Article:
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Uganda has introduced affirmative action to ensure that women are represented on the various Councils which govern village affairs. This article asks what has changed as a result of women’s presence on the Councils. Both women and men felt that women had not significantly influenced Local Council planning and budget decisions. They felt this was due to lack of exposure to, and understanding of, council procedures and subjects (such as planning, budgeting, and accounting). However, women’s presence in local government is leading to a positive change in men’s and women’s attitudes to women leaders in the community. These attitudes have previously prevented women’s involvement in community activities. While this is positive in itself, the ability of women to participate actively in decisions about resource allocation needs to be monitored and supported – at both local and national government levels.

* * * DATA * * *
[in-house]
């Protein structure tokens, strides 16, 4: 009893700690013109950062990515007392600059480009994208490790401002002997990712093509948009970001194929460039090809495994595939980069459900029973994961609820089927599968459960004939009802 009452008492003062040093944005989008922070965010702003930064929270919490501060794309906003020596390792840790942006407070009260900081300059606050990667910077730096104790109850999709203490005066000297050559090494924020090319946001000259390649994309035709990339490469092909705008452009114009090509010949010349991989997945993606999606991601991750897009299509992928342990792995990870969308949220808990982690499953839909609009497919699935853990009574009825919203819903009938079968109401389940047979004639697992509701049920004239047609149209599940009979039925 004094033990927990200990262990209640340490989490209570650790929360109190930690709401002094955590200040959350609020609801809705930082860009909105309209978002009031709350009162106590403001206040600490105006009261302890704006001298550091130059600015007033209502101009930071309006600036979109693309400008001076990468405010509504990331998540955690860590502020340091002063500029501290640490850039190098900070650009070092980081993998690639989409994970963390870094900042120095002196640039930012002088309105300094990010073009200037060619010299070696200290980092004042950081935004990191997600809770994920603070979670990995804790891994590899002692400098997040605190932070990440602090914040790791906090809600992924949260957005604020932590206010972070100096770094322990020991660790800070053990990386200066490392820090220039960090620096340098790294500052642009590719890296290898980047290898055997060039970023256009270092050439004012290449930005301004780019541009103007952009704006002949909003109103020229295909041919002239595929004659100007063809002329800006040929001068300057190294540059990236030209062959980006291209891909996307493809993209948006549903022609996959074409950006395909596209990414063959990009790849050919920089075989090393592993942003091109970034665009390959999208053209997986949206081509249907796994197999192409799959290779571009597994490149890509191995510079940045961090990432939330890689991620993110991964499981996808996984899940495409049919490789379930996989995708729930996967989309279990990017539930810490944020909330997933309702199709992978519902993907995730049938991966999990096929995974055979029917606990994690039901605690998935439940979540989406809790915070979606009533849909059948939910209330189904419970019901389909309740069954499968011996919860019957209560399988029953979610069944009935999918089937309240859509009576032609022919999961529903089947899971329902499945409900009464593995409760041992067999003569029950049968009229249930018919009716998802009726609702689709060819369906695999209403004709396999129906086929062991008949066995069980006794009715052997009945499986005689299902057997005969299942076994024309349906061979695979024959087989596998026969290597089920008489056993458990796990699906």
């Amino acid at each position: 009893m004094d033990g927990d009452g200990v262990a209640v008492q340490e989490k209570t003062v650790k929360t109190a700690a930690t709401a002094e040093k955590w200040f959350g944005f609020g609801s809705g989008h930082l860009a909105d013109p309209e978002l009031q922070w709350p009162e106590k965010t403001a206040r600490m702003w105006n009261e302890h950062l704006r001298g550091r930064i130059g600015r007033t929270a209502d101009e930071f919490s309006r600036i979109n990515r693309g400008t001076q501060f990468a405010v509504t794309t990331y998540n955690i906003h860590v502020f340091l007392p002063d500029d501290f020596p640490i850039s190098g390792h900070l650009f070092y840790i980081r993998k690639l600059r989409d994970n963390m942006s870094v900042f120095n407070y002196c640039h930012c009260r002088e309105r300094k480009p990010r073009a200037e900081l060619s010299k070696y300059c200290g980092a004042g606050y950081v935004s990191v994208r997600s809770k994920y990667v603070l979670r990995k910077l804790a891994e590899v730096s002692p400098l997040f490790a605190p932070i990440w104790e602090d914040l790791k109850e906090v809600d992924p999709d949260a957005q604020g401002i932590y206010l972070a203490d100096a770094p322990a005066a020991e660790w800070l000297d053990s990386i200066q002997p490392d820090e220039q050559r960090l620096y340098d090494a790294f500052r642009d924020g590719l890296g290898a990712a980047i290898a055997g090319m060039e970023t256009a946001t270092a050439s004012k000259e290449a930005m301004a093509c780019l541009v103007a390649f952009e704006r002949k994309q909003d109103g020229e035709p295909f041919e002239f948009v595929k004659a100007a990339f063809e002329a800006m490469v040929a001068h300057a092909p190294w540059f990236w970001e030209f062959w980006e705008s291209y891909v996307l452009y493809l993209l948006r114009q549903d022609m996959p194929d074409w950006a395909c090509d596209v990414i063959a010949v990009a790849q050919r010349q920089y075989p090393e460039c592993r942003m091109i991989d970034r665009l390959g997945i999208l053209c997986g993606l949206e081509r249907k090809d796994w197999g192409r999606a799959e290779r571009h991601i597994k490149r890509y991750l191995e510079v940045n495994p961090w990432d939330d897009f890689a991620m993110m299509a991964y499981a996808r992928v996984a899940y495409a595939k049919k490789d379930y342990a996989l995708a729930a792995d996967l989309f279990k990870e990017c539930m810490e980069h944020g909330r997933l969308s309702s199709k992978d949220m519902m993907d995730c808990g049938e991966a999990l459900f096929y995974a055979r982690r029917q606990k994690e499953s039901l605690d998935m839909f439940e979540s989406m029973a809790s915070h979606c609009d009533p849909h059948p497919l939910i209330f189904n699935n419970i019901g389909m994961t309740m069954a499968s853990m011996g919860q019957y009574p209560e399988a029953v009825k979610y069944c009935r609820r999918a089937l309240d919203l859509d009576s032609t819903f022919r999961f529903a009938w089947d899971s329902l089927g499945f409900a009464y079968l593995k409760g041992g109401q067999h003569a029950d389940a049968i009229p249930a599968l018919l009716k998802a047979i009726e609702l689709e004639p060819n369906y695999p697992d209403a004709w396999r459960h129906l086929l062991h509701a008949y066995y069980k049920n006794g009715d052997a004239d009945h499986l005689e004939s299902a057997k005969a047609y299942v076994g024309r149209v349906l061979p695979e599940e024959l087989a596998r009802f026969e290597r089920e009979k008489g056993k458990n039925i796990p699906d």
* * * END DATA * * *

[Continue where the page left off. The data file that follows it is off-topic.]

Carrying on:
This article is hosted by our co-publisher Taylor & Francis. For the full table of contents for this and previous issues of this journal, please visit the Gender and Development website.

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